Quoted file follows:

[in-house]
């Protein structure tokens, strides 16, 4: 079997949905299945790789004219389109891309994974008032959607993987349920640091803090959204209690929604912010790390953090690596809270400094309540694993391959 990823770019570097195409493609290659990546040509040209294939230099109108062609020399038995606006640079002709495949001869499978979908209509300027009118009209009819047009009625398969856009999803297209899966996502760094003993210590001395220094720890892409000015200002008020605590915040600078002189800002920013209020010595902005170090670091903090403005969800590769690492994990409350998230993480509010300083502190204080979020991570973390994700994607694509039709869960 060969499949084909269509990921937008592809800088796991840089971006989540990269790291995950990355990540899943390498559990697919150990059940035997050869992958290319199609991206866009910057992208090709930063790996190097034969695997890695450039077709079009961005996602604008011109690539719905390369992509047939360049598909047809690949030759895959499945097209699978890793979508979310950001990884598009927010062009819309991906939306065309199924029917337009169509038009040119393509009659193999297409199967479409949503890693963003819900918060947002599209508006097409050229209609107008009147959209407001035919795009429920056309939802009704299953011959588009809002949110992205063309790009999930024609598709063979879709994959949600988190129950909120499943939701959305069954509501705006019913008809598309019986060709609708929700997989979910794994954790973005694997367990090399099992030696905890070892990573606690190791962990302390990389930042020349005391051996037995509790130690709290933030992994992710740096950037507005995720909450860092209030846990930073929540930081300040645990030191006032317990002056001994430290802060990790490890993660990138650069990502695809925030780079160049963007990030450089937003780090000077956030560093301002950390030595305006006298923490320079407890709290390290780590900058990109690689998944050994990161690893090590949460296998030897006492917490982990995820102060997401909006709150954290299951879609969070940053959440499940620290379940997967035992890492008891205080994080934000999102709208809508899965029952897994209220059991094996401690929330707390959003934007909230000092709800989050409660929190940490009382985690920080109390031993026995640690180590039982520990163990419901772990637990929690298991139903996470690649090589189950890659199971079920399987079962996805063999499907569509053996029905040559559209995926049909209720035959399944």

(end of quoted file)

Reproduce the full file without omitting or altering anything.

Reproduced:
[in-house]
């Protein structure tokens, strides 16, 4: 079997949905299945790789004219389109891309994974008032959607993987349920640091803090959204209690929604912010790390953090690596809270400094309540694993391959 990823770019570097195409493609290659990546040509040209294939230099109108062609020399038995606006640079002709495949001869499978979908209509300027009118009209009819047009009625398969856009999803297209899966996502760094003993210590001395220094720890892409000015200002008020605590915040600078002189800002920013209020010595902005170090670091903090403005969800590769690492994990409350998230993480509010300083502190204080979020991570973390994700994607694509039709869960 060969499949084909269509990921937008592809800088796991840089971006989540990269790291995950990355990540899943390498559990697919150990059940035997050869992958290319199609991206866009910057992208090709930063790996190097034969695997890695450039077709079009961005996602604008011109690539719905390369992509047939360049598909047809690949030759895959499945097209699978890793979508979310950001990884598009927010062009819309991906939306065309199924029917337009169509038009040119393509009659193999297409199967479409949503890693963003819900918060947002599209508006097409050229209609107008009147959209407001035919795009429920056309939802009704299953011959588009809002949110992205063309790009999930024609598709063979879709994959949600988190129950909120499943939701959305069954509501705006019913008809598309019986060709609708929700997989979910794994954790973005694997367990090399099992030696905890070892990573606690190791962990302390990389930042020349005391051996037995509790130690709290933030992994992710740096950037507005995720909450860092209030846990930073929540930081300040645990030191006032317990002056001994430290802060990790490890993660990138650069990502695809925030780079160049963007990030450089937003780090000077956030560093301002950390030595305006006298923490320079407890709290390290780590900058990109690689998944050994990161690893090590949460296998030897006492917490982990995820102060997401909006709150954290299951879609969070940053959440499940620290379940997967035992890492008891205080994080934000999102709208809508899965029952897994209220059991094996401690929330707390959003934007909230000092709800989050409660929190940490009382985690920080109390031993026995640690180590039982520990163990419901772990637990929690298991139903996470690649090589189950890659199971079920399987079962996805063999499907569509053996029905040559559209995926049909209720035959399944």